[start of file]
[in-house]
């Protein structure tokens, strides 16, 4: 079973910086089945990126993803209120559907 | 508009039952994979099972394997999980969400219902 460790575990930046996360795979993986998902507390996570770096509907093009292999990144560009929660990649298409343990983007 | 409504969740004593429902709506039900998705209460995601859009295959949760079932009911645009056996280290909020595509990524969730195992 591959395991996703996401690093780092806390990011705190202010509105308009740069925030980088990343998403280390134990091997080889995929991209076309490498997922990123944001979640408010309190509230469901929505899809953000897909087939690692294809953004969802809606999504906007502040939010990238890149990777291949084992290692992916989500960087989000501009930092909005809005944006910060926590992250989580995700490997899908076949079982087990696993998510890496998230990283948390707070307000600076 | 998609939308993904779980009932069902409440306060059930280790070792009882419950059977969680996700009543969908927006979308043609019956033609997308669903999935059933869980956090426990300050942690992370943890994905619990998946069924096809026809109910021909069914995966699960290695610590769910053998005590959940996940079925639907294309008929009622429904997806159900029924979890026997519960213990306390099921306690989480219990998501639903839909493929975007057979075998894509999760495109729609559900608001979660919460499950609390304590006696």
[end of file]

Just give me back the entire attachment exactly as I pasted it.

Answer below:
[in-house]
């Protein structure tokens, strides 16, 4: 079973910086089945990126993803209120559907 | 508009039952994979099972394997999980969400219902 460790575990930046996360795979993986998902507390996570770096509907093009292999990144560009929660990649298409343990983007 | 409504969740004593429902709506039900998705209460995601859009295959949760079932009911645009056996280290909020595509990524969730195992 591959395991996703996401690093780092806390990011705190202010509105308009740069925030980088990343998403280390134990091997080889995929991209076309490498997922990123944001979640408010309190509230469901929505899809953000897909087939690692294809953004969802809606999504906007502040939010990238890149990777291949084992290692992916989500960087989000501009930092909005809005944006910060926590992250989580995700490997899908076949079982087990696993998510890496998230990283948390707070307000600076 | 998609939308993904779980009932069902409440306060059930280790070792009882419950059977969680996700009543969908927006979308043609019956033609997308669903999935059933869980956090426990300050942690992370943890994905619990998946069924096809026809109910021909069914995966699960290695610590769910053998005590959940996940079925639907294309008929009622429904997806159900029924979890026997519960213990306390099921306690989480219990998501639903839909493929975007057979075998894509999760495109729609559900608001979660919460499950609390304590006696």